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2004 Spring Desert Rally - 17th-18th March

The Spring Desert Rally is held in the Emirate of Um Al Quwain. There were 34 eligible starters for this event - the local rally scene is growing in popularity as when Mark competed in the same rally seven years ago, there were only 14 entrants. This event saw 8 Land Rovers, 9 Nissan Patrols, 3 Chevrolet Tahoes, 4 Range Rovers, 1 Land Cruiser, 2 Jeep Wranglers and 5 Mitsubishi Pajeros take to the desert tracks of the Emirate.

A prologue was held on the Um Al Quwain Corniche which determined the start position for the following day. There were a total of three stages on the actual day of the rally, each run twice. The total distance of the event was 146 km, of which 104.9 were 'special stages'.

21 vehicles completed the rally, which meant that 13 where went out for various reasons. Not an easy event with some tricky sections through some very tough terrain, with blind crests and some extraordinarily fast sections. The new Garmin 182C recorded a fastest attained speed of 164.7 kph.

Team Saluki finished in 7th position after suffering from a burst hose for one of the front left HT shock absorbers and destroyed bushes from the rear 'A' frame, with a total time of 1:43:26 hrs.

Land Rover management turned out in full force to see their newly supported vehicle turn out in the stunning new livery. The team also had a video crew out to follow their exploits - this will be the basis of a documentary of Team Saluki and should be completed at the end of the year.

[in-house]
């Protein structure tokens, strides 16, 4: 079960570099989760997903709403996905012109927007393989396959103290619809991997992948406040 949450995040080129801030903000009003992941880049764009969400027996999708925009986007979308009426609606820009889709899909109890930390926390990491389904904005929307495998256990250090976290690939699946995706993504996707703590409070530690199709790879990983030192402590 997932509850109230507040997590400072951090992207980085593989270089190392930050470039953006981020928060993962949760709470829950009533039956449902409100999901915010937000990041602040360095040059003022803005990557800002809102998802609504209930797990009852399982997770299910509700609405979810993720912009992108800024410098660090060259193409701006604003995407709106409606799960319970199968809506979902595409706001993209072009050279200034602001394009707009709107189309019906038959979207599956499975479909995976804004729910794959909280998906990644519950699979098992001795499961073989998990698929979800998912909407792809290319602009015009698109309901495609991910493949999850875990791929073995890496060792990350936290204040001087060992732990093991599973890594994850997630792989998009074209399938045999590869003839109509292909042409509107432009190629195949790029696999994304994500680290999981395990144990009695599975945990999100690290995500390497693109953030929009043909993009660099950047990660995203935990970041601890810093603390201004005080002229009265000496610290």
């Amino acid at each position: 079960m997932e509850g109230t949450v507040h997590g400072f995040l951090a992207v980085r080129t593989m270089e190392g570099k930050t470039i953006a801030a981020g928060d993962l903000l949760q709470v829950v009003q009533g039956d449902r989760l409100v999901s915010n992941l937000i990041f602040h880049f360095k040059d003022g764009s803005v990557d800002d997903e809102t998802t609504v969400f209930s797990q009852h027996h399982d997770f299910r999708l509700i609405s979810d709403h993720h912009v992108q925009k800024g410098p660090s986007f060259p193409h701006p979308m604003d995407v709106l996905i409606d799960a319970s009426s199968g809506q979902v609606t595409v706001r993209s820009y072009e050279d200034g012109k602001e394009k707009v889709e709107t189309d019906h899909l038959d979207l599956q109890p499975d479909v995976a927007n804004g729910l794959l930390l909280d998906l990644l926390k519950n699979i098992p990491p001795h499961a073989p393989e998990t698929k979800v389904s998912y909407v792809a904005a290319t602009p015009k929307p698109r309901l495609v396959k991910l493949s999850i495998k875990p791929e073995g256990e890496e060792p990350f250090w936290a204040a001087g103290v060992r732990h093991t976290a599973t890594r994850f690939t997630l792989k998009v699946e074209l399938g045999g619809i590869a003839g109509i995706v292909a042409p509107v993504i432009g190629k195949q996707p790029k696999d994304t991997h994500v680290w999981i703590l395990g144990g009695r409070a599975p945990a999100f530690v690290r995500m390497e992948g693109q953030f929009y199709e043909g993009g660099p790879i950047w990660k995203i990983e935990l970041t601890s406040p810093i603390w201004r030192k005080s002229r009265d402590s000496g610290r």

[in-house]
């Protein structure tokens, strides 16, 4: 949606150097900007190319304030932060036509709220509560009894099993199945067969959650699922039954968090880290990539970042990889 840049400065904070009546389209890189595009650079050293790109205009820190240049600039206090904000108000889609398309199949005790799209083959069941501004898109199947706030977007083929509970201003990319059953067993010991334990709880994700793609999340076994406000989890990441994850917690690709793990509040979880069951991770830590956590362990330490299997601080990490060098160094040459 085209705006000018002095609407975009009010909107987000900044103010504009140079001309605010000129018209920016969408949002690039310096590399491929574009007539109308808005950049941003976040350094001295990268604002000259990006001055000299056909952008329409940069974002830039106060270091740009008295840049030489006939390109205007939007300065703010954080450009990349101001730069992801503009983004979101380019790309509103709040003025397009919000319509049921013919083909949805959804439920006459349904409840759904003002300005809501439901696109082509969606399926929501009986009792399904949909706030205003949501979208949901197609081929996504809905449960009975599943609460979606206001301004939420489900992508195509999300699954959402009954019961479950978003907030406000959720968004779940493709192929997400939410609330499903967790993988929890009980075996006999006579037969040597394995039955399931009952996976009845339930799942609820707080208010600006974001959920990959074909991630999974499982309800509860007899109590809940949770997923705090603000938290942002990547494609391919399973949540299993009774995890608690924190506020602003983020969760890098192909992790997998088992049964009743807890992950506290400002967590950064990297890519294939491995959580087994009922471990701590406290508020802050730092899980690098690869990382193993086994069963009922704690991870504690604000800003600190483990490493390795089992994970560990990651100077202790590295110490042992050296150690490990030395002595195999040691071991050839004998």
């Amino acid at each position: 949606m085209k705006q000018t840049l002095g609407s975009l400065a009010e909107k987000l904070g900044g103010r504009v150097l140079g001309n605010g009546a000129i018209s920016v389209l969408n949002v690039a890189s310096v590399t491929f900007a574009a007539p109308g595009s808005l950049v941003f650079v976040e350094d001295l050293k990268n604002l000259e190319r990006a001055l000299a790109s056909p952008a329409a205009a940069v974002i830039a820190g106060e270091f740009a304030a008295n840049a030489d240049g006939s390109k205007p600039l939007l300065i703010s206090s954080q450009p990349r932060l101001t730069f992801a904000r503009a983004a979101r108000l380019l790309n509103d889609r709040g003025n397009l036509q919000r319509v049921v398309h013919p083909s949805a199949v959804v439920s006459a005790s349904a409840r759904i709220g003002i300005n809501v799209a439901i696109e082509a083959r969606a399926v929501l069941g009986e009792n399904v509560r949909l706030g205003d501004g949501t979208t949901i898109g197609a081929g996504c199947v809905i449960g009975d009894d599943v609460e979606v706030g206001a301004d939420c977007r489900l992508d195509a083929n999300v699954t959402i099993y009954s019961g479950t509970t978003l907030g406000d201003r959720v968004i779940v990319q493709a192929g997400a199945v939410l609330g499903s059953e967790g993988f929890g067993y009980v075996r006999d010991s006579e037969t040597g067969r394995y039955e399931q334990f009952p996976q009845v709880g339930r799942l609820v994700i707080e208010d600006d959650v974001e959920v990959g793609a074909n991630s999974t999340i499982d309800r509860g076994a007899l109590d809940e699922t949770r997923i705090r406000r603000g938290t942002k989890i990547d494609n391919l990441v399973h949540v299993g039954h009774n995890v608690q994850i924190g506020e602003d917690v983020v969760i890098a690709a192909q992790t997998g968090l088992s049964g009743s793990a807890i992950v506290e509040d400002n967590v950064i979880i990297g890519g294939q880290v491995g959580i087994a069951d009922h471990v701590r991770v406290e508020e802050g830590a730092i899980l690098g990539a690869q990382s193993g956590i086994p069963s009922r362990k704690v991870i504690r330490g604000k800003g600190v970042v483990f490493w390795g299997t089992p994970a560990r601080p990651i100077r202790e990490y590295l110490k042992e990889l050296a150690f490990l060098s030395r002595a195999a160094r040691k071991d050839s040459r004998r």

Get out of our Way!!

By Tim Ansell


The preparation for our previous race could at best been described as frantic, so Mark and I were grateful that we had time to prepare properly for the Spring Rally. Since neither of us were traveling during the weekend before, we were able to practice the stages, and this clearly made a big difference to our confidence going into the race.

Another element adding to the ‘feel-good’ factor was that the car simply looked fantastic in its new colour scheme. After last month’s exhausting 1000 Dunes event, the Saluki had been taken to Al Tayer Motors so that it could be sprayed in Fiji Blue, the same colour as Land Rover’s rally prepared Freelanders in the U.K. Being a bloke I don’t usually go on about a vehicle’s paint job – I tend to be more interested in its engine type and horsepower, but there’s no doubt that the new colour scheme turns heads and attracts attention, and you can’t help but feel proud to be sitting in the cock-pit as people turn and admire the car.